Episode Title: 'Consequence'
Writer: Paul Keables
Director: Jean de Segonzac
Previously on "Boss":
Mayor Tom Kane returned to Chicago and used the shooting of a teenage looter to distract the media from questions about his whereabouts during the riots. Suspecting her parents drugged her grandfather, Emma purposely skipped a dose of a his meds. And Meredith met with McGantry to give him the bad news about the Lennox Gardens project which he did not take very well.
In the Mayor's office, Alderman Ross (James Vincent Meredith) warns Tom Kane (Kelsey Grammer) about the city's financial crisis. Kane wants the council to push through the upcoming bond acquisition vote, just like they always do. But Ross thinks the mayor needs oversight. He offers to sway the vote if Kane allows him to pick the Ward Boss replacements, but the mayor ignores the offer and asks him to leave.
At the Sentinel, Sam Miller (Troy Garity) goes through Kane's phone records and learns Meredith placed a call to a brain clinic in Toronto during his absence. He promptly prepares to head up north to investigate.
Kane and his staff meet with Governor Cullen (Francis Guinan), who tells him that the state can't bail the city out of its current financial crisis. Kane wants state bonds issued immediately and plans to have Treasurer Zajac sign off on them.
Over at his apartment, Mayor Rutledge (Anthony Mockus Dr.) appears to be coming out his coma. Thus, Emma (Hannah Ware) decides to skip another dose of his sedation medicine while his nurse isn't looking. Meanwhile, Trey (T.I.) confronts Darius (Rotimi) about the missing five grand from his take. Darius promises to get the money. but Trey has him beaten.
Kane tells Ian (Jonathan Groff) he wants to go with Meredith's pick for the Alderman replacement, to Ian's disappointment. Over at his campaign headquarters, after his meeting with Doyle about "transparency," Zajac (Jeff Hephner) tells his wife, Maggie (Nicole Forester) he plans to do an interview. She accuses him of putting his career ahead of his children, but Zajac tells her she knew what she signed up for.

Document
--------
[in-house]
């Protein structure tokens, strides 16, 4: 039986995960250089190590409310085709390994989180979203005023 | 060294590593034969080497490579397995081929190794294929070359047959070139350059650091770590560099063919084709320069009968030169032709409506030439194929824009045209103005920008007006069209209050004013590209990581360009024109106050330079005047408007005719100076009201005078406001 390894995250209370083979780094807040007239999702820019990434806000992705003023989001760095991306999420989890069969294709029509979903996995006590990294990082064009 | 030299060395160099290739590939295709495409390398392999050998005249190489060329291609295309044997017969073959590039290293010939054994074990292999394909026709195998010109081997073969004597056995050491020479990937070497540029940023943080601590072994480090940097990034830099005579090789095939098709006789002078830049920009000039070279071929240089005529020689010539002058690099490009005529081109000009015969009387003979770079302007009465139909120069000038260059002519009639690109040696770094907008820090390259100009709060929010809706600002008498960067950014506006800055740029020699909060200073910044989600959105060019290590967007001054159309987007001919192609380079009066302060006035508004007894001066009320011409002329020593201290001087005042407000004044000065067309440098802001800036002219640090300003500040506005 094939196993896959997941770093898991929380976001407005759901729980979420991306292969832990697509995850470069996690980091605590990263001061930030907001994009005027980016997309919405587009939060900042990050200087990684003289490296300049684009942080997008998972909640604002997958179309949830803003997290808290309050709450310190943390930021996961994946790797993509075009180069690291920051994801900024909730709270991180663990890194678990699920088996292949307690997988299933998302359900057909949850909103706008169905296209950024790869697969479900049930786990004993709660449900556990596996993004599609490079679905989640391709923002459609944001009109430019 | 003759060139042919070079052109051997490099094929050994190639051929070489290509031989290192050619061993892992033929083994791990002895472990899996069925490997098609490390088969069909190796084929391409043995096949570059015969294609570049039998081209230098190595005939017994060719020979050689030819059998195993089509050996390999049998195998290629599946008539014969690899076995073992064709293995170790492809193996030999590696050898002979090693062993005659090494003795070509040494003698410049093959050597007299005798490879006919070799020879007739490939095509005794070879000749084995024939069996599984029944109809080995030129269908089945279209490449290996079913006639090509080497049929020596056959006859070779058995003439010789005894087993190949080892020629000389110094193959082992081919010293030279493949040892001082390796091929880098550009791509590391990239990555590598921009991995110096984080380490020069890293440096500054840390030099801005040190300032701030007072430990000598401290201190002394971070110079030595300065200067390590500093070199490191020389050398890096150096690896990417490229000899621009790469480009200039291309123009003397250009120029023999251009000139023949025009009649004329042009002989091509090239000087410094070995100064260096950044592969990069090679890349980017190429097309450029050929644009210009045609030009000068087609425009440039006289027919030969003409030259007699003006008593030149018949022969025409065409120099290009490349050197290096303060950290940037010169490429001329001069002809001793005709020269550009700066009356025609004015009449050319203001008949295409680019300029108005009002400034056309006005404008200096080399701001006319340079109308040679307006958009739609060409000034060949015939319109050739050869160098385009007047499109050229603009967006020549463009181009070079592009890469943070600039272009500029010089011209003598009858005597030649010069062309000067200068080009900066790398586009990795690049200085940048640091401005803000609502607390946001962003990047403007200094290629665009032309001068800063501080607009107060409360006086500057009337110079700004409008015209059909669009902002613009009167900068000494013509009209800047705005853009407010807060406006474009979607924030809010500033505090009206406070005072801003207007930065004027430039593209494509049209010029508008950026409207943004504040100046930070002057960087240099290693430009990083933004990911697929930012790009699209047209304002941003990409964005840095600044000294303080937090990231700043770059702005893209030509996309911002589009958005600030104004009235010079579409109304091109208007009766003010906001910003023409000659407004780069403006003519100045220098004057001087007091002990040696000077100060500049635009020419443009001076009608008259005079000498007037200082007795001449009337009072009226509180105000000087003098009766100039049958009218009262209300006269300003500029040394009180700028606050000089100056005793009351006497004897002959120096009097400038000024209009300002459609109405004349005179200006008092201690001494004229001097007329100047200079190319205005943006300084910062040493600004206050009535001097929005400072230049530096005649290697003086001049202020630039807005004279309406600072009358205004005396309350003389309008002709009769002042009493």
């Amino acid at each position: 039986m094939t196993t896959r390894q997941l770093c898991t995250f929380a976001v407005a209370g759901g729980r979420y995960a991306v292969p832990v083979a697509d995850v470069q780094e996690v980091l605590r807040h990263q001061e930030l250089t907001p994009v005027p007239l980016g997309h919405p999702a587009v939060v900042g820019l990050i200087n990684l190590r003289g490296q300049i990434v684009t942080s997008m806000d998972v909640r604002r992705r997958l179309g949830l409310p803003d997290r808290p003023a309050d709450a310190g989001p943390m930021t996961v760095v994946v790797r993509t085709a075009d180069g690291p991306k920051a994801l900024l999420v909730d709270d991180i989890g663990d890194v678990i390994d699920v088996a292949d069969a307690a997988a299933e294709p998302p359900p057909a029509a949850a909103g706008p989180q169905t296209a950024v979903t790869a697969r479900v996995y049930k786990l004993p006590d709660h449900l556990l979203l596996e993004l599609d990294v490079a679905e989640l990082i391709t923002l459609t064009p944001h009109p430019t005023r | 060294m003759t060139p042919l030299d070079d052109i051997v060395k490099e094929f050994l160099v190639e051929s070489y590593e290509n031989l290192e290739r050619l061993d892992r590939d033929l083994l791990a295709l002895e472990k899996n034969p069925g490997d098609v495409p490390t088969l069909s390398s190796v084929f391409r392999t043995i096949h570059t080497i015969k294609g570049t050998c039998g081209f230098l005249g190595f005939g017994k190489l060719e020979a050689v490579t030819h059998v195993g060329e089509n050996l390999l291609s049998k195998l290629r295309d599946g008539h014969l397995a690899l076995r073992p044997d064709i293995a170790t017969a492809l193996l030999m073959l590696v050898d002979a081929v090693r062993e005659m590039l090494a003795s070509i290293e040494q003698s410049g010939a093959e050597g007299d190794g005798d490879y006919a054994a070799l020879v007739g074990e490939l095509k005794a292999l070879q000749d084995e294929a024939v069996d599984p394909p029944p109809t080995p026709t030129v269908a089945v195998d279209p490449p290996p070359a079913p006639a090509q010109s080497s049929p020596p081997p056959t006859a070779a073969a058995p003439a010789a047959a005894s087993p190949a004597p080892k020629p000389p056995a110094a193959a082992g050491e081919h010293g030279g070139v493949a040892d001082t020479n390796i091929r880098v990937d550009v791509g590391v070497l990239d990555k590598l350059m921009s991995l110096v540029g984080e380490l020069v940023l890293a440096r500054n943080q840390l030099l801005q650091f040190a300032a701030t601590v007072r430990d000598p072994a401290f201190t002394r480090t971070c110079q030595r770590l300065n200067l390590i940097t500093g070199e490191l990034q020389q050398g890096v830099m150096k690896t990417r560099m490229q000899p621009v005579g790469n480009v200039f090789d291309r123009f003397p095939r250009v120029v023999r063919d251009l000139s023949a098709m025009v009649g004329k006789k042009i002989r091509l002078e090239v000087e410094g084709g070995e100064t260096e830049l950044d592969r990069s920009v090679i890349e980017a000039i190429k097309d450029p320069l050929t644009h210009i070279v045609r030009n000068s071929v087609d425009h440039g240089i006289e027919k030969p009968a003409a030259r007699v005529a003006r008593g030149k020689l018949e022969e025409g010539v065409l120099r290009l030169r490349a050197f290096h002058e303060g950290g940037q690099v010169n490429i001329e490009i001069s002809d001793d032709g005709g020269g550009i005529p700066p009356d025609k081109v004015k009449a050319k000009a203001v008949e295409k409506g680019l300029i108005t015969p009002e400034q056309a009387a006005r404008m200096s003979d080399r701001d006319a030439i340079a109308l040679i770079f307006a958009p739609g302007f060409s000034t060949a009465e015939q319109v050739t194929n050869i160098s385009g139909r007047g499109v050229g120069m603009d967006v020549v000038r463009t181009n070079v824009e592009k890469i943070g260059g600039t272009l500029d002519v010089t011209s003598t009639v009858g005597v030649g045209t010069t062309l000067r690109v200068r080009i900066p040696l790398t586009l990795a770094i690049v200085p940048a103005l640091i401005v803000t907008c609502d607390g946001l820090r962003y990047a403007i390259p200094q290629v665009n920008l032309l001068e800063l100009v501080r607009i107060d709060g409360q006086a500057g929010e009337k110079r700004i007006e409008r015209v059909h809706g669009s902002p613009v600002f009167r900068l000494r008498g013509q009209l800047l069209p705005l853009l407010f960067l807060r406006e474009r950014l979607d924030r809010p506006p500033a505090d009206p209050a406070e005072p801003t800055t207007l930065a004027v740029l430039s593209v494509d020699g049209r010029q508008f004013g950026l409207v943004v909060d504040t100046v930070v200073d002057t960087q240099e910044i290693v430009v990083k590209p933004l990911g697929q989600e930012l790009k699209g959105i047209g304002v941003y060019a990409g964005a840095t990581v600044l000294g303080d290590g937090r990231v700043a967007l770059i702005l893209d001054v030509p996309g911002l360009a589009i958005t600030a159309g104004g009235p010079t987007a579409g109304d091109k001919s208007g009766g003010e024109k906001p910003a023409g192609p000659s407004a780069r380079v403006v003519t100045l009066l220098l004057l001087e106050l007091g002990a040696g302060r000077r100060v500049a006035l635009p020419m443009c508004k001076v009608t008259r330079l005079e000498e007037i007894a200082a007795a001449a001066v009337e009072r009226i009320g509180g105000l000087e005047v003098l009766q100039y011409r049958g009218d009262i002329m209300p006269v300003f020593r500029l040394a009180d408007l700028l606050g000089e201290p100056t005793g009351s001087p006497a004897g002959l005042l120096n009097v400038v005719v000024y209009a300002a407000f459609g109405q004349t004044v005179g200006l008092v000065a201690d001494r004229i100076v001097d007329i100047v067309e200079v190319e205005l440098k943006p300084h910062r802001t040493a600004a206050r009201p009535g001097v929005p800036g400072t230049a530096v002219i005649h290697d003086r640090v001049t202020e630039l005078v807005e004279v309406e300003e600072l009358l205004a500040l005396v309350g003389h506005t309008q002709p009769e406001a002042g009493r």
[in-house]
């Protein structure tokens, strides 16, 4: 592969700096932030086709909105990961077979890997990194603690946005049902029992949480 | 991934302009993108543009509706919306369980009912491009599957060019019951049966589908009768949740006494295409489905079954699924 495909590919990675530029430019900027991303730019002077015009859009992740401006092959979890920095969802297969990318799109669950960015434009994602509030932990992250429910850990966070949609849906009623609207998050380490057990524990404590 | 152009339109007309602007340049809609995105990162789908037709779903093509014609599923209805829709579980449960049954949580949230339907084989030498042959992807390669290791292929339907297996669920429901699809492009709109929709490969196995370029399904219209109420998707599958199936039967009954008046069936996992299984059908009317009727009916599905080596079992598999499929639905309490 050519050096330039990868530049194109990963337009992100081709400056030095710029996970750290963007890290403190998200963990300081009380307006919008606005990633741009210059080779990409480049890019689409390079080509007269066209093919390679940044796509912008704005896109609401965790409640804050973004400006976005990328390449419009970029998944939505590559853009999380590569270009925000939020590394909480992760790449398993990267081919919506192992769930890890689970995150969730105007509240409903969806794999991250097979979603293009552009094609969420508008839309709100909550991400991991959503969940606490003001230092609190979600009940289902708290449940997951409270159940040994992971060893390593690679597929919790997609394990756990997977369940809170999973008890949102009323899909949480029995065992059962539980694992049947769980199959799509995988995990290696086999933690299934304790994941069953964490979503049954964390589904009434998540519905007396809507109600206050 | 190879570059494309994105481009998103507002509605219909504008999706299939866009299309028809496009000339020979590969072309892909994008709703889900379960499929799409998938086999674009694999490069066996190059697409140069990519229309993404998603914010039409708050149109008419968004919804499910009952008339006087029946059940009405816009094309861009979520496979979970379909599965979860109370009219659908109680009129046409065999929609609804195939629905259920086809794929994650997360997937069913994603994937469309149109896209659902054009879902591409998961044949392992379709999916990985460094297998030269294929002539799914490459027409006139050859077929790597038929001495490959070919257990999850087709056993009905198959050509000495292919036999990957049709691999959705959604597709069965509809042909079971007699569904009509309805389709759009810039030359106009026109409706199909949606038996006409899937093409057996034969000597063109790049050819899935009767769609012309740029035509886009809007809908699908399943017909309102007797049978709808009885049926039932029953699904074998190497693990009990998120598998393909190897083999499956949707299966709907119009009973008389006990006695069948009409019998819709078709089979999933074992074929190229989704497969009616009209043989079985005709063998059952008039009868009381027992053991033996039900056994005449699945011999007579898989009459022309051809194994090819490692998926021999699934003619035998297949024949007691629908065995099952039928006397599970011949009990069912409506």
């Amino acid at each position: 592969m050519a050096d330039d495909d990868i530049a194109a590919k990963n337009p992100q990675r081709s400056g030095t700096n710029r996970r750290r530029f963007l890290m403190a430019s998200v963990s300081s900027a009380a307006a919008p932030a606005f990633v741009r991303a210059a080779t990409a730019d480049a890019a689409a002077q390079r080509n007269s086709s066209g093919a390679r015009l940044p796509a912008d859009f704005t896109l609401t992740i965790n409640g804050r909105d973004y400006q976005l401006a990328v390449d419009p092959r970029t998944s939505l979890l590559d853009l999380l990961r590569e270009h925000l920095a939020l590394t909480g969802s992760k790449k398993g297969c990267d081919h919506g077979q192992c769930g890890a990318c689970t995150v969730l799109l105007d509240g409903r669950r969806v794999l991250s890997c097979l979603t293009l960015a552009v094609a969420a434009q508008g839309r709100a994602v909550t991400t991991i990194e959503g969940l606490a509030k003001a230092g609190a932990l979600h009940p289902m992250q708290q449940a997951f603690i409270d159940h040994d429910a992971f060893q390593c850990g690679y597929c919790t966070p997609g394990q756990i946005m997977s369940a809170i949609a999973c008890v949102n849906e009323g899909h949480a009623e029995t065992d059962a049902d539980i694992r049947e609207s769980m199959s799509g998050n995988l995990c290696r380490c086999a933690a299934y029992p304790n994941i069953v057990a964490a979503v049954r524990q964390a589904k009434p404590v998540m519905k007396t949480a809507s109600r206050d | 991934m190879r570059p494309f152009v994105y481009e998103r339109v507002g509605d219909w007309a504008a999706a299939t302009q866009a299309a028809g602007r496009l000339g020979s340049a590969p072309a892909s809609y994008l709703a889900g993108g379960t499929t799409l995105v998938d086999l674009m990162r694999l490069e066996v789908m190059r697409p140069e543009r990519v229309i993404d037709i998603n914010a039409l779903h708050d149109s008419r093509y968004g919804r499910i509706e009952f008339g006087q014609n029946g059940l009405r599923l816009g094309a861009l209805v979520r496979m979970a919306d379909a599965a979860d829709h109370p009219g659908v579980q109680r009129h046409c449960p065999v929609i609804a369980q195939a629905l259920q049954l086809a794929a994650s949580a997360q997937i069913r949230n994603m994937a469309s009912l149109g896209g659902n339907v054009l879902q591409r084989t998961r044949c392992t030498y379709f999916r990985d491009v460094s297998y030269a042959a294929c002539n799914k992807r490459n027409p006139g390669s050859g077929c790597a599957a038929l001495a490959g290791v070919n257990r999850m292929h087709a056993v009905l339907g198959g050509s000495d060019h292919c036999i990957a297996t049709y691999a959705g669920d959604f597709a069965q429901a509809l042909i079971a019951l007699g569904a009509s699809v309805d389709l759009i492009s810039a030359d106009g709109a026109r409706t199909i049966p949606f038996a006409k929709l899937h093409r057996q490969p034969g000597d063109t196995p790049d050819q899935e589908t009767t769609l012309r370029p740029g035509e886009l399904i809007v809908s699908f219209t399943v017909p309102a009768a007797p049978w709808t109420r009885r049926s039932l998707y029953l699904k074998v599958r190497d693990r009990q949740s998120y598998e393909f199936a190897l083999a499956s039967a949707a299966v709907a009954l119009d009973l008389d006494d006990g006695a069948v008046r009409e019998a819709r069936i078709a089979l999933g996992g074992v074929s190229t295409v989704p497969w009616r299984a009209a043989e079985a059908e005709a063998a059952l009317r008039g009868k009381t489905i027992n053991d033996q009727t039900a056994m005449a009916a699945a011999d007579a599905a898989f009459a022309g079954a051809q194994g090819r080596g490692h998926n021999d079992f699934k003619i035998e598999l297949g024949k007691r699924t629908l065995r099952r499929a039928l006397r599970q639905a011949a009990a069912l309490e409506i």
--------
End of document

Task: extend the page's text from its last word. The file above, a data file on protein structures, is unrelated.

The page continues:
During the interview, Zajac loses his cool when questioned about his personal life. He ends the interview and has an outburst about his mistakes, which is all recorded and then released to the media. Ironically, the clip winds up boosting Zajac's image, which concerns the Walsh campaign.
Up in Toronto, Sam visits the clinic posing as an insurance investigator. When the receptionist leaves her desk to get her supervisor, he attempts to go through her files. When she catches him, he makes a quick exit.
Kane confronts Zajac when he refuses to sign the state bonds. Zajac says he won't put the state in further debt, especially if he plans to be it's next governor. He then tells Kane he won't be controlled by him anymore and leaves.
Desperate for money, Kane takes the deal with Ross. Meanwhile, Mayor Rutledge suffers a bad fall and is taken to the hospital, where he's put on life support.
Back at City Hall, Ian tells Kane that Meredith's Alderman appointee may be caught up in a sex scandal. With no suitable replacement, Ian offers himself up for the position. Kane says he'll consider it and later sends Ian to look after Emma, who's distraught over her grandfather. In the car, Emma tries to tell Ian about her suspicions, but he accuses her of using. She rushes into the house and starts downing alcohol. Ian goes in after her and tries to calm her down. In the midst of her hysterics, Ian kisses Emma and they soon have sex as Darius looks in from a window.